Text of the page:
The settlement was achieved after three and a half years of hard-fought litigation. Discovery was wide-ranging. It involved analyzing millions of pages of documents concerning highly complex issues of emissions software programming and resulted in the exchange of reports by eleven experts on issues implicating U.S. as well as European regulations. The claims ultimately survived multiple rounds of motions to dismiss. Initially the emissions allegations were dismissed because the court determined that the complaint did not plead facts sufficient to demonstrate that the defendants knew that their statements of compliance were misleading. We were given leave to replead, and Pomerantz then filed Freedom of Information Act requests with the EPA. Its response included emails from Fiat Chrysler executives showing that they knew that the EPA had discovered certain defeat devices on the company’s vehicles. The defendants nevertheless continued to falsely assure investors that the company’s vehicles were compliant and did not contain any such defeat devices. When we filed an amended complaint that included those facts, these additional allegations revived the emissions claims.

Ultimately Pomerantz secured class certification on behalf of investors, which was followed by summary judgment proceedings. As the prospect of trial loomed, defendants finally agreed to the settlement.

In addition to creating precedent-setting case law in successfully defending the various motions to dismiss, Pomerantz also significantly advanced investors’ ability to obtain critically important discovery from regulators that are often at the center of securities actions. During the course of the litigation, Pomerantz sought the deposition of a former employee of NHTSA. The United States Department of Transportation (“USDOT”), like most federal agencies, has enacted a set of regulations — known as “Touhy regulations” — governing when its employees may be called by private parties to testify in court. On their face, USDOT’s regulations apply to both current and former employees. In response to Pomerantz’s request to depose a former NHTSA employee that interacted with Fiat Chrysler, NHTSA denied the request, citing the Touhy regulation. Despite the widespread application, and assumed appropriateness, of applying these regulations to former employees throughout the case law, Pomerantz filed an action against USDOT and NHTSA, arguing that the statute pursuant to which the Touhy regulations were enacted speaks only of “employees,” which should be interpreted to apply only to current employees. The court granted summary judgment in favor of Pomerantz’s clients, holding that “USDOT’s Touhy regulations are unlawful to the extent that they apply to former employees.” This victory will greatly shift the discovery tools available, so that investor plaintiffs in securities class actions against highly-regulated entities (for example, companies subject to FDA regulations) will now be able to depose former employees of the regulators that interacted with the defendants during the class period to get critical testimony concerning the company’s violations and misdeeds.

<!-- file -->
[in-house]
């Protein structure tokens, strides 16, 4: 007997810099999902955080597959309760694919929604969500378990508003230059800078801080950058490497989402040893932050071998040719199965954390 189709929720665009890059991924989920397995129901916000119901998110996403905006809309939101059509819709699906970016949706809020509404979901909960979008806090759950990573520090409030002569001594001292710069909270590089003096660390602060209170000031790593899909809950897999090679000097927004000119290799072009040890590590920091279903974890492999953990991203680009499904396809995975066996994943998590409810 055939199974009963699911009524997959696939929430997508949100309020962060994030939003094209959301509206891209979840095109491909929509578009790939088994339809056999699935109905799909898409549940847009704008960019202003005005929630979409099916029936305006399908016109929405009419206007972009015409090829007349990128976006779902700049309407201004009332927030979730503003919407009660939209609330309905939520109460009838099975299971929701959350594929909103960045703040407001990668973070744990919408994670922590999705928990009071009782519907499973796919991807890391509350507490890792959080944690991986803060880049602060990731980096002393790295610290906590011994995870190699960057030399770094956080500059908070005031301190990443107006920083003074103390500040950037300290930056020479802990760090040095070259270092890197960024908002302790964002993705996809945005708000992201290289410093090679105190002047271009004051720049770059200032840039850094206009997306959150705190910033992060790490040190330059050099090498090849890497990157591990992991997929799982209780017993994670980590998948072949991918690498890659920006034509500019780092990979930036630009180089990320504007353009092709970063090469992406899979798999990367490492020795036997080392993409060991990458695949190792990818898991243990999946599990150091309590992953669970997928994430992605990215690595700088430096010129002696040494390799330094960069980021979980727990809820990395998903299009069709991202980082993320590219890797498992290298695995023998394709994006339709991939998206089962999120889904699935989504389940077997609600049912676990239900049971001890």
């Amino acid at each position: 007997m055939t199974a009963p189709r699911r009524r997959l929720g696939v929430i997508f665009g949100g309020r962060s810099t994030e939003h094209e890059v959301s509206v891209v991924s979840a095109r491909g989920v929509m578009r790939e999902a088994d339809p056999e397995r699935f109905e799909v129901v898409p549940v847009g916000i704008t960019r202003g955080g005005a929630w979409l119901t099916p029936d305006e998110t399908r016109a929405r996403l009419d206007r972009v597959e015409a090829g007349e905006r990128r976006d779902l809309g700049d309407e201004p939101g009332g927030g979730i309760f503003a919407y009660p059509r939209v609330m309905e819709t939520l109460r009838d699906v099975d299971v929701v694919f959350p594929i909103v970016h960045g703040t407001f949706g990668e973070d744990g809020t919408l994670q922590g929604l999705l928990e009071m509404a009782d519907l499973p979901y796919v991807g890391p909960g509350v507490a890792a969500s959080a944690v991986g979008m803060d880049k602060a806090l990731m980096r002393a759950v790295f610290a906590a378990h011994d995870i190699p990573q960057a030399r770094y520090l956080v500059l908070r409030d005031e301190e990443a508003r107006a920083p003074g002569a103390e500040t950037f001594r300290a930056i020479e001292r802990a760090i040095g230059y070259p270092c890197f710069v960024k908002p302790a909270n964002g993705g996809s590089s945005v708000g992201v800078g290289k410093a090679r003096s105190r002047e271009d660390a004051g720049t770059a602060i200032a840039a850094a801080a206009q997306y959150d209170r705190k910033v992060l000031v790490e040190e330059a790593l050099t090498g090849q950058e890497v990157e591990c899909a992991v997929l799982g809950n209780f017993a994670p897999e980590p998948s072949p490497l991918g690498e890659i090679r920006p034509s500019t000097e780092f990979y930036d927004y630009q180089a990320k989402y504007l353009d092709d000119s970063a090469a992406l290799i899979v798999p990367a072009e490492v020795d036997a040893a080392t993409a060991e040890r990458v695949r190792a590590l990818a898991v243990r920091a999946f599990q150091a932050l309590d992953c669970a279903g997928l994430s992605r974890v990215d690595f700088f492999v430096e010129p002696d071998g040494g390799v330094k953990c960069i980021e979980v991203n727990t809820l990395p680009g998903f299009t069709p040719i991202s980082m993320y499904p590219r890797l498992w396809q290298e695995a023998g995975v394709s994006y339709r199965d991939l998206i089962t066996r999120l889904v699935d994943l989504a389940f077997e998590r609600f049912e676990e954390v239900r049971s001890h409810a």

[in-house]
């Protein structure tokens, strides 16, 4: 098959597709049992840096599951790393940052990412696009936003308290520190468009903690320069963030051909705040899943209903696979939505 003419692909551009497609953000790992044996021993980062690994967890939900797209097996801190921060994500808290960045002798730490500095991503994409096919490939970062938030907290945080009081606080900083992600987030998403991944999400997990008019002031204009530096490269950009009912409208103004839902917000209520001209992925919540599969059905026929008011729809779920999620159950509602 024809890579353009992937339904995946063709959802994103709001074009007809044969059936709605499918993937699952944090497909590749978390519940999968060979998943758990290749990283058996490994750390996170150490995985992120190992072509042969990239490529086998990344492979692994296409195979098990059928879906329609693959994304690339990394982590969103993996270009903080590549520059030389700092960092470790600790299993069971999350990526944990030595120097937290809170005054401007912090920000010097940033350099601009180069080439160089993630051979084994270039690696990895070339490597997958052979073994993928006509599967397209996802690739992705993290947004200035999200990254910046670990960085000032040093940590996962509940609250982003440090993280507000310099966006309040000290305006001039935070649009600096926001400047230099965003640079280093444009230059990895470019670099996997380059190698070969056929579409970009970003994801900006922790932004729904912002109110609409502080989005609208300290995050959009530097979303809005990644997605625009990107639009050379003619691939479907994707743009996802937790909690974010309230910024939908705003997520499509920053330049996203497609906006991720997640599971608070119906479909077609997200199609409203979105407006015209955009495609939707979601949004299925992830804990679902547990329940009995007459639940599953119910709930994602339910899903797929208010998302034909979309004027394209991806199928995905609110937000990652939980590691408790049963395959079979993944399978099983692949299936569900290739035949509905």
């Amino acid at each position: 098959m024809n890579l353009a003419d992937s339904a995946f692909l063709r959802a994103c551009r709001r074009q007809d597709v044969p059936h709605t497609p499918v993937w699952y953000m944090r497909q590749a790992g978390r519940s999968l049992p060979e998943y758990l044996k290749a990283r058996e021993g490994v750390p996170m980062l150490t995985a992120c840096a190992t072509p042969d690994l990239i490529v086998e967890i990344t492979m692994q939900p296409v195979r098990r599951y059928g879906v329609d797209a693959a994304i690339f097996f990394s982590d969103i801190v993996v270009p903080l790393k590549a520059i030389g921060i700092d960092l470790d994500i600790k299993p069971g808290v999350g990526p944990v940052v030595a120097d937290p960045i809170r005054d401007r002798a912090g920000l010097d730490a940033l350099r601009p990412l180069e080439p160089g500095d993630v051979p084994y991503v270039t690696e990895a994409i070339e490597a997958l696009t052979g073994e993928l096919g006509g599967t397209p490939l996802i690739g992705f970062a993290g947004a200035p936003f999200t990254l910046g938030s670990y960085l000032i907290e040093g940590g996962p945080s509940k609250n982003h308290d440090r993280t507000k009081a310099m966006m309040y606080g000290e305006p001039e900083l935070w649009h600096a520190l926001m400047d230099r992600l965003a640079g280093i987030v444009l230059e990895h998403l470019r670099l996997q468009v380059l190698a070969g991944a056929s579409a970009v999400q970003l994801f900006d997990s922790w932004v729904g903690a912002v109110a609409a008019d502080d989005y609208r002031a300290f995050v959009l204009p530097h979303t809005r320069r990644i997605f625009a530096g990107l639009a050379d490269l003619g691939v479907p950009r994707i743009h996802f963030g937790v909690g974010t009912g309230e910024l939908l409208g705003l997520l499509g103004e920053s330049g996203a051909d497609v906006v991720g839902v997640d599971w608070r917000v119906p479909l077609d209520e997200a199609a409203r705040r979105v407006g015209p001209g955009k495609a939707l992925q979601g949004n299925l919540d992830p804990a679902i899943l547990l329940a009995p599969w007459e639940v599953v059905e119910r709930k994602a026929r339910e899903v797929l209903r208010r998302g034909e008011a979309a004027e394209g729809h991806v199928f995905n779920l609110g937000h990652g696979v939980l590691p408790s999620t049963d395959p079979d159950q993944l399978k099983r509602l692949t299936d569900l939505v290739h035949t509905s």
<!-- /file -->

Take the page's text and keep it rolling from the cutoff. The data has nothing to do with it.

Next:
The firm’s perseverance resulted in a recovery that provides the class of investors with as much as 20% of recoverable damages—an excellent result when compared to historical statistics in class action settlements, where typical recoveries for cases of this size are between 1.6% and 3.3%.